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Reviewed by:
  • The End of the World As We Know It: Social Science for the Twenty-First Century
  • Axel van den Berg
Immanuel Wallerstein , The End of the World As We Know It: Social Science for the Twenty-First Century, Minneapolis, MN: University of Minnesota Press, 1999, 278 pp.

For those who haven't followed Immanuel Wallerstein's recent work very closely, this collection of speeches and major addresses delivered during the 1990s to academic audiences around the globe probably offers a handy, if rather repetitive, summary. Wallerstein certainly has not lost his taste for sweeping generalization: the title of the book is meant quite literally, without irony or hyperbole. According to Wallerstein, the end is nigh, not only for capitalism, but also for the very structure of scientific knowledge as we have known it for the past several hundred years. Their joint demise is scheduled to take place within the next 50 years or so.

The book is divided in two parts. Part I, "The World of Capitalism" is mainly devoted to the claim that, contrary to most current reports, "[w]e are living not the final triumph of world capitalism but its first and only true crisis" (30). The main causes of this terminal crisis are the following: 1) world-wide deruralization is robbing capitalism of its last reserves armies of cheap and compliant labour without which it is effectively doomed; 2) the ecological crisis is forcing the internalization of the environmental costs of capitalist production which is impossible without fatal cuts in profitability; 3) the democratization of the world is producing world-wide demands for decent and secure income, education and health care none of which capitalism can afford to provide on a global scale without unsustainable profit loss; 4) the retreat of state power, crucial for propping up capitalist profits as well as the capitalist world-system, because of a massive, world-wide loss of faith in its ability to solve the problems caused by world capitalism. Consequently, the "disintegration of the modern world-system, of capitalism as a civilization" (33) is finally really upon us. [End Page 324]

What strikes me most in this account is the degree to which it rests on cultural and political rather than the old materialist arguments. The greatest and ultimately fatal threat to capitalism does not come, in Wallerstein's view, from an impoverished proletariat or economic crises but from the democratic "geoculture" spawned by the French Revolution. Its revolutionary ideal of sovereignty of "the people" posed a continuous challenge to the elites of the capitalist world-system who have been busy ever since trying to contain its potentially dangerous implications.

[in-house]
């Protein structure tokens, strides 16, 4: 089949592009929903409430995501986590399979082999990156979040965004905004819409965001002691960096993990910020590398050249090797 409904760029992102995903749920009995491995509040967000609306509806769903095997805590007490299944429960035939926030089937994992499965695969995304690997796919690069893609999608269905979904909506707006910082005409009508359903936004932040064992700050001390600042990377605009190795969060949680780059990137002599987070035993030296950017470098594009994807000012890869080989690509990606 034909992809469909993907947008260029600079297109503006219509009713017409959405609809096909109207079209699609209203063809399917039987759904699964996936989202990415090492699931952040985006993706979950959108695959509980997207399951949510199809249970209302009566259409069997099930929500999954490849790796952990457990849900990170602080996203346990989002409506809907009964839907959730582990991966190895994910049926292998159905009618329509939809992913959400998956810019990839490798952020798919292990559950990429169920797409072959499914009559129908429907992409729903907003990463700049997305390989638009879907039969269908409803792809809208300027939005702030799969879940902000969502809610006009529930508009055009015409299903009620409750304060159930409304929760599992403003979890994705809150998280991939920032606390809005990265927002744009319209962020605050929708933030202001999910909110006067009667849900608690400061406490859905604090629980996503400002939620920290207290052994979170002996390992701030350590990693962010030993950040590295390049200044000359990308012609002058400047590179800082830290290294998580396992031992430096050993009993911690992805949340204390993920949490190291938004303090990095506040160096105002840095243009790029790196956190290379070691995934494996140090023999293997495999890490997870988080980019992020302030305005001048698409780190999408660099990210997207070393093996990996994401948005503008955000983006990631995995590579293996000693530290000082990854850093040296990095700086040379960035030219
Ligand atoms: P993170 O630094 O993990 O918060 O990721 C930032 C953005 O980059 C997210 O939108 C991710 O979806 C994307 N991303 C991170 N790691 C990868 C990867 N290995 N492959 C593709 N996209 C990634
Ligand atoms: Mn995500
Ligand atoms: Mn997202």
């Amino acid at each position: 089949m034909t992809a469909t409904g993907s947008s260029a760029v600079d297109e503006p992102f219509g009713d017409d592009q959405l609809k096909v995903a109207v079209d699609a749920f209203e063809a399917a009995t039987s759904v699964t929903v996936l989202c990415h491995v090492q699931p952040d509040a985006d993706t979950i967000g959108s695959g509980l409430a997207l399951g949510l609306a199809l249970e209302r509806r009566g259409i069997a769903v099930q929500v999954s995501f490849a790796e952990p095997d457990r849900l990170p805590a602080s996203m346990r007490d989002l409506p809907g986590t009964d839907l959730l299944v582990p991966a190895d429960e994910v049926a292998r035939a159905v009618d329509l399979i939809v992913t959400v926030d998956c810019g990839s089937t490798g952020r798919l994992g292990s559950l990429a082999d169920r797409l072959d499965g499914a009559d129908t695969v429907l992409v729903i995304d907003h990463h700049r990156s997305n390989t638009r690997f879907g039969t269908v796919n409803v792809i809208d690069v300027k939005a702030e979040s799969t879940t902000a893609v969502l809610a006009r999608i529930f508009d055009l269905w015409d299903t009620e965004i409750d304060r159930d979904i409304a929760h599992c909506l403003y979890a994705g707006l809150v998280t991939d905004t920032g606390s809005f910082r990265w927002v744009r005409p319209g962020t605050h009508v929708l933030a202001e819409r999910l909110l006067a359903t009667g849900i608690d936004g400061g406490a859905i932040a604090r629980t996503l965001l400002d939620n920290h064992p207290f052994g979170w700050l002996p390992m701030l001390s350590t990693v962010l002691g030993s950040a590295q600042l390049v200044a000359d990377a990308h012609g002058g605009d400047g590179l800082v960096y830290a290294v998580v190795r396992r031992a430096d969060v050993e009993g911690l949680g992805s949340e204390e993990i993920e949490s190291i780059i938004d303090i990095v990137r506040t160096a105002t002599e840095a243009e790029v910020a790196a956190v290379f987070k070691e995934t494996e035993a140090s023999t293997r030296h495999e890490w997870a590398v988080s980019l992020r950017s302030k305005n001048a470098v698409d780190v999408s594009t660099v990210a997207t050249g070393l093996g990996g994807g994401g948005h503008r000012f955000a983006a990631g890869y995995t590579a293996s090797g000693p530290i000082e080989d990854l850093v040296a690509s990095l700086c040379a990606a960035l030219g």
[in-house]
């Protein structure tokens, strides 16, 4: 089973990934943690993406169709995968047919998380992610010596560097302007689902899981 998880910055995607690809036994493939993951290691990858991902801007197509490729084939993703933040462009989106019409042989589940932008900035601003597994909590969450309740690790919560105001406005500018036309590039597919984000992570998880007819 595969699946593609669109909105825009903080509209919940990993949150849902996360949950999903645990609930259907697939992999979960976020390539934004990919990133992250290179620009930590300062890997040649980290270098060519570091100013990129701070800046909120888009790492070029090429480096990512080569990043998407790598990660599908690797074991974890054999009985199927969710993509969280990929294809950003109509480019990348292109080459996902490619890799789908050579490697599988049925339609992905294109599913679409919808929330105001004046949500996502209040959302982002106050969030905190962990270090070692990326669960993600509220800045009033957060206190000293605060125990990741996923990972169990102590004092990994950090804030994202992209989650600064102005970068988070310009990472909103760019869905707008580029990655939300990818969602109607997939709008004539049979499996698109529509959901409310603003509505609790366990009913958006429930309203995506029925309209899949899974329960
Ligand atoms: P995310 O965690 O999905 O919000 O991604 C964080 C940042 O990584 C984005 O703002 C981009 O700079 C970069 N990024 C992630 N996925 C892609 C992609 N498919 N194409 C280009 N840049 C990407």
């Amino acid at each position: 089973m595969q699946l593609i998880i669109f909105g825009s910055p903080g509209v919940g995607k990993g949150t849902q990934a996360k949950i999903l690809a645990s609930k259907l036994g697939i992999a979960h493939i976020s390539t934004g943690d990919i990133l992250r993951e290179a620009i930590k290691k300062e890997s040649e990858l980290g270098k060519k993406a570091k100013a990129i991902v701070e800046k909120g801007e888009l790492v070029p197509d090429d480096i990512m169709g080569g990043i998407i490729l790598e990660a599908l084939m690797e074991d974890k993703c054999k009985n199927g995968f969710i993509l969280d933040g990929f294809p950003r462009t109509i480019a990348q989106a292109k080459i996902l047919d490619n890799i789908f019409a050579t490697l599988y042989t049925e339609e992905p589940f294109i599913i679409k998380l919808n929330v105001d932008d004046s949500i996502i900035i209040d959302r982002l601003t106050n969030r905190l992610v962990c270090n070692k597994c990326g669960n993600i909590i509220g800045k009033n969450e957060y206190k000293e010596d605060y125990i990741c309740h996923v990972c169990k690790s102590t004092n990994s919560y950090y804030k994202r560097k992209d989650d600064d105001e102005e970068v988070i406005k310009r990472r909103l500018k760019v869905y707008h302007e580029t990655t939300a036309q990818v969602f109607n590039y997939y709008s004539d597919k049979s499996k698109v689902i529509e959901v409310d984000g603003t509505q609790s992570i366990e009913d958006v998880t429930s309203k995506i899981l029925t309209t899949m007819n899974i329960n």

For a long period of time, from 1848 to 1968 to be exact, the dominant containment strategy of the liberals enjoyed a remarkable degree of success. It consisted of three limited concessions: universal suffrage, the welfare state, and a racist, exclusionary nationalism. During the 20th century, this strategy was expanded to include national self-determination and the promise of economic development for the "underdeveloped" countries as well. In addition, the liberals were careful to counter the potentially dangerous implications of popular suffrage by a variety of restrictions, most important among which was the effective limitation of the options to be considered by "the people" to those offered by "competent experts," those sufficiently rational and educated to rule out anything "extreme." In this way, liberals succeeded in restricting public debate to "technical" questions of formal rationality while keeping the ultimate goals served, the underlying substantive rationality, off the political agenda. Social scientists enthusiastically collaborated in this overall strategy as they were offered a key role as policy "experts." All this, of course, under the cloak of "value freedom" according to which matters of ultimate ends are inherently "irrational" and thus not decidable by rational argument. Finally, and perhaps most perniciously, the liberals were able to co-opt the Old Left, that is, virtually all anti-systemic movements from the socialists of the North to the liberation movements in the South, into their pacification program with the reformist promise of fundamental change "in the long run." Thus, "[b]y the twentieth century, it could be said that the only...

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Additional Information

ISSN
1710-1123
Print ISSN
0318-6431
Pages
pp. 324-328
Launched on MUSE
2004-07-08
Open Access
No
Archive Status
Archived 2007
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